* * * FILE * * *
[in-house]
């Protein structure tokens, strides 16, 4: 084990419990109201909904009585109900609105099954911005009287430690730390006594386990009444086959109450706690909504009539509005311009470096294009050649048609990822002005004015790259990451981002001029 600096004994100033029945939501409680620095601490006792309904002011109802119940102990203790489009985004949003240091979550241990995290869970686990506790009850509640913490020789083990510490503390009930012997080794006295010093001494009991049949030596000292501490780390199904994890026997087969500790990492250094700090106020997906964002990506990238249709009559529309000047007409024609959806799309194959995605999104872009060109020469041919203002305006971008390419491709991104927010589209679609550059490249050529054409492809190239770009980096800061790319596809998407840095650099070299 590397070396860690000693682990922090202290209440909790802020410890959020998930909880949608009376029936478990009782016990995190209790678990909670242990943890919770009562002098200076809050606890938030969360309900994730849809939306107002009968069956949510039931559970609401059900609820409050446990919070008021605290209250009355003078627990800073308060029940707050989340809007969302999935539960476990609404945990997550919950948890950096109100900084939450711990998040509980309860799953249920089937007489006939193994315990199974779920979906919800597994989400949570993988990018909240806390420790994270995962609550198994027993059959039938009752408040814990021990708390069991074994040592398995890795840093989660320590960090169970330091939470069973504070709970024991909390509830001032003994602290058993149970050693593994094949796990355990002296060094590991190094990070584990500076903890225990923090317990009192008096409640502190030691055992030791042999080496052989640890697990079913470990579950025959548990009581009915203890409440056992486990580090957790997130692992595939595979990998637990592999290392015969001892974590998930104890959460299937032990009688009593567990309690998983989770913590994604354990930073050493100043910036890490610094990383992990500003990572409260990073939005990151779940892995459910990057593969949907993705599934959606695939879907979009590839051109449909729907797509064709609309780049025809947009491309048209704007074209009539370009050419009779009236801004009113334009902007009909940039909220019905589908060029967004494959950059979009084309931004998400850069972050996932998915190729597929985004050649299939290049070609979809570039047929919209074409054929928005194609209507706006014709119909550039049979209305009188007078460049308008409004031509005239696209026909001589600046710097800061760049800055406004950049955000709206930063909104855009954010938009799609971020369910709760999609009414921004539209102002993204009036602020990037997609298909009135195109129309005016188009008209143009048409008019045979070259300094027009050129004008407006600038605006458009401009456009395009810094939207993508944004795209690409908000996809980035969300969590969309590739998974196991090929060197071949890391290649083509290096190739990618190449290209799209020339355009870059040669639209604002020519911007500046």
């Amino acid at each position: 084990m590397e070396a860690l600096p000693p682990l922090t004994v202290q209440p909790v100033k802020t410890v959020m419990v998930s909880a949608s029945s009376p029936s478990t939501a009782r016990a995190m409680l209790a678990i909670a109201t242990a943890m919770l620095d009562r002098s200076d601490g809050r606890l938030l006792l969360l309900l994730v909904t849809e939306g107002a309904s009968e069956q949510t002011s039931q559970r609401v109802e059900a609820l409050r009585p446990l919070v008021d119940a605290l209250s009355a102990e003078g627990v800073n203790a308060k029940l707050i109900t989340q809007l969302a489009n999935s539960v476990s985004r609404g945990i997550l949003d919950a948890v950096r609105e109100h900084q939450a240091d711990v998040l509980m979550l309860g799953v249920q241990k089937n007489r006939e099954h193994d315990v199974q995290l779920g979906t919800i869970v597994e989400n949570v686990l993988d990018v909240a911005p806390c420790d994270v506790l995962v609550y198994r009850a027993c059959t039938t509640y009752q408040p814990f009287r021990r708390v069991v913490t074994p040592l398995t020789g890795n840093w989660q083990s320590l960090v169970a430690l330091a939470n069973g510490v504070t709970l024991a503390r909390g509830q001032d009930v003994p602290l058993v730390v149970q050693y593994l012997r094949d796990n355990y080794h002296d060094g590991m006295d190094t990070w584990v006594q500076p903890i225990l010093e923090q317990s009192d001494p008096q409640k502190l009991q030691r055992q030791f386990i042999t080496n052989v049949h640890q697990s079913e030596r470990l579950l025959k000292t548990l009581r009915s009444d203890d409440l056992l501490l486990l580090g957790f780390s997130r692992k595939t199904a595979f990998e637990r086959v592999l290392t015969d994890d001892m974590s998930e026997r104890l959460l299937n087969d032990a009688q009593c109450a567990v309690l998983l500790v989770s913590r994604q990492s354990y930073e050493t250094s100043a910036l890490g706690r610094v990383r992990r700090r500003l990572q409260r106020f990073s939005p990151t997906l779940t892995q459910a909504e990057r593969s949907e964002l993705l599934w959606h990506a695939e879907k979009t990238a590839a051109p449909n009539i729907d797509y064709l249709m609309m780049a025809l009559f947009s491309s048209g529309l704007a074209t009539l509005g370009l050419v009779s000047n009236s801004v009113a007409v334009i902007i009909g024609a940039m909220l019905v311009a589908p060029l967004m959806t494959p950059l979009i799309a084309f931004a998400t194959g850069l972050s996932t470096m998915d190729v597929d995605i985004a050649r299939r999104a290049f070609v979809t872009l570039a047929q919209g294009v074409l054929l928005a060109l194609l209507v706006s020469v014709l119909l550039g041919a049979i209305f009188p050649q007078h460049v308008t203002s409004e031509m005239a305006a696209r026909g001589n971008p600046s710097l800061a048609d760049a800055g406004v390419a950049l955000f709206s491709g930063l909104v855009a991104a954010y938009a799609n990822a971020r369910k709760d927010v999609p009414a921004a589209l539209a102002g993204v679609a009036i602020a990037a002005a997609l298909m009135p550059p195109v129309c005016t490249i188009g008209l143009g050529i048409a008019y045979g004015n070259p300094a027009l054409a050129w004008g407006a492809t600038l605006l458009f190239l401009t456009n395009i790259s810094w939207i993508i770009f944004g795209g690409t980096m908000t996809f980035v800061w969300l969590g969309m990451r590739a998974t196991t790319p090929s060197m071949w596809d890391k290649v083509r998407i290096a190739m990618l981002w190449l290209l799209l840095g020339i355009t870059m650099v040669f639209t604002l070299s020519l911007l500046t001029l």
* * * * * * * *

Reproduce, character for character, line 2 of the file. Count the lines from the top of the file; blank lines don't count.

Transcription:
């Protein structure tokens, strides 16, 4: 084990419990109201909904009585109900609105099954911005009287430690730390006594386990009444086959109450706690909504009539509005311009470096294009050649048609990822002005004015790259990451981002001029 600096004994100033029945939501409680620095601490006792309904002011109802119940102990203790489009985004949003240091979550241990995290869970686990506790009850509640913490020789083990510490503390009930012997080794006295010093001494009991049949030596000292501490780390199904994890026997087969500790990492250094700090106020997906964002990506990238249709009559529309000047007409024609959806799309194959995605999104872009060109020469041919203002305006971008390419491709991104927010589209679609550059490249050529054409492809190239770009980096800061790319596809998407840095650099070299 590397070396860690000693682990922090202290209440909790802020410890959020998930909880949608009376029936478990009782016990995190209790678990909670242990943890919770009562002098200076809050606890938030969360309900994730849809939306107002009968069956949510039931559970609401059900609820409050446990919070008021605290209250009355003078627990800073308060029940707050989340809007969302999935539960476990609404945990997550919950948890950096109100900084939450711990998040509980309860799953249920089937007489006939193994315990199974779920979906919800597994989400949570993988990018909240806390420790994270995962609550198994027993059959039938009752408040814990021990708390069991074994040592398995890795840093989660320590960090169970330091939470069973504070709970024991909390509830001032003994602290058993149970050693593994094949796990355990002296060094590991190094990070584990500076903890225990923090317990009192008096409640502190030691055992030791042999080496052989640890697990079913470990579950025959548990009581009915203890409440056992486990580090957790997130692992595939595979990998637990592999290392015969001892974590998930104890959460299937032990009688009593567990309690998983989770913590994604354990930073050493100043910036890490610094990383992990500003990572409260990073939005990151779940892995459910990057593969949907993705599934959606695939879907979009590839051109449909729907797509064709609309780049025809947009491309048209704007074209009539370009050419009779009236801004009113334009902007009909940039909220019905589908060029967004494959950059979009084309931004998400850069972050996932998915190729597929985004050649299939290049070609979809570039047929919209074409054929928005194609209507706006014709119909550039049979209305009188007078460049308008409004031509005239696209026909001589600046710097800061760049800055406004950049955000709206930063909104855009954010938009799609971020369910709760999609009414921004539209102002993204009036602020990037997609298909009135195109129309005016188009008209143009048409008019045979070259300094027009050129004008407006600038605006458009401009456009395009810094939207993508944004795209690409908000996809980035969300969590969309590739998974196991090929060197071949890391290649083509290096190739990618190449290209799209020339355009870059040669639209604002020519911007500046």